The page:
Modern vs Vintage Paint, Which Provides More Curb Appeal?
“Vintage” house paint doesn’t mean something you find on a cobwebbed shelf in the basement of an old house, loaded with old paint cans. It means paying attention to color schemes once commonly used. A cottage from the Arts and Crafts era (1880s-1910) might originally have been painted in colors typical of that style, which emphasized natural colors such as off white. If you own a house of that style, using a color scheme from that era will probably make your cottage look really good.
While popular color schemes change, the house retains its original architectural features. The same house in newly popular colors will look different, and over time may lose that relationship between architectural style and color. Repainting in vintage colors will recover that original look and flatter the house once had. It most definitely will enhance curb appeal.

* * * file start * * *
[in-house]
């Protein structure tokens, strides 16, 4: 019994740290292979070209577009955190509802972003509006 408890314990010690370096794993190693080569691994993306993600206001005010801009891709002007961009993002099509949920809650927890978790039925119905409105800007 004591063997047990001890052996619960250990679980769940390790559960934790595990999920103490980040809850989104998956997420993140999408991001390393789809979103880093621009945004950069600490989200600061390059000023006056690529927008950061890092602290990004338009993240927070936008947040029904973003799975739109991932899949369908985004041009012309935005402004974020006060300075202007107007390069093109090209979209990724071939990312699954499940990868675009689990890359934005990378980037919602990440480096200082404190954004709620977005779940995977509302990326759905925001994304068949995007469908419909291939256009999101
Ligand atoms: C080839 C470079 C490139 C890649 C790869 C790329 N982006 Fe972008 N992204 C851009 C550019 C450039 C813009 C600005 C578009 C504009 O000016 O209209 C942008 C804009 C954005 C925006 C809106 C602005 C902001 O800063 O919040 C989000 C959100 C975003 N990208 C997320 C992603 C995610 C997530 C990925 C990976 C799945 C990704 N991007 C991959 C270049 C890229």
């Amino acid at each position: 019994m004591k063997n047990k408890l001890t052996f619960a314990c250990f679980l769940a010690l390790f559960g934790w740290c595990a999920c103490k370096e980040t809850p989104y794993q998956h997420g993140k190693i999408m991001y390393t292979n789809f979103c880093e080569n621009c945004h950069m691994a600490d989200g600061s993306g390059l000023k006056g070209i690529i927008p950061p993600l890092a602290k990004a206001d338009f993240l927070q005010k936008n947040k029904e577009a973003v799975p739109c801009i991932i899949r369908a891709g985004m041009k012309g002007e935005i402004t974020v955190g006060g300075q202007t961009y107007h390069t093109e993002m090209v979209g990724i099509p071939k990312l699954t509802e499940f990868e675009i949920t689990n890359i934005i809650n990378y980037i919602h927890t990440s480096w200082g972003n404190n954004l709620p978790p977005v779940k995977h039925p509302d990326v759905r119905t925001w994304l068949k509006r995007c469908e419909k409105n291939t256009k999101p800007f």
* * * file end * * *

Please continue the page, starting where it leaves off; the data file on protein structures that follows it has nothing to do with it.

Florida cities have few really old houses, but many contain neighborhoods built at specific times, and they may differ sharply from neighborhood to neighborhood. An area built in 1950s style generally would have had smaller homes using brighter colors. Applying color schemes typical of 2018 may not fit particularly well. Sometimes older structures are torn down and replaced with today’s typically much larger home in currently popular colors. The new home will look discordant in its neighborhood not just by size, but also by color.
Applying quality paint in a well-designed color palette will generally improve the curb appeal of any home. However, applying vintage paint colors to vintage homes will increase curb appeal even more. Buyers of older homes will have an image of how they should look, and vintage paint colors will appeal to that image.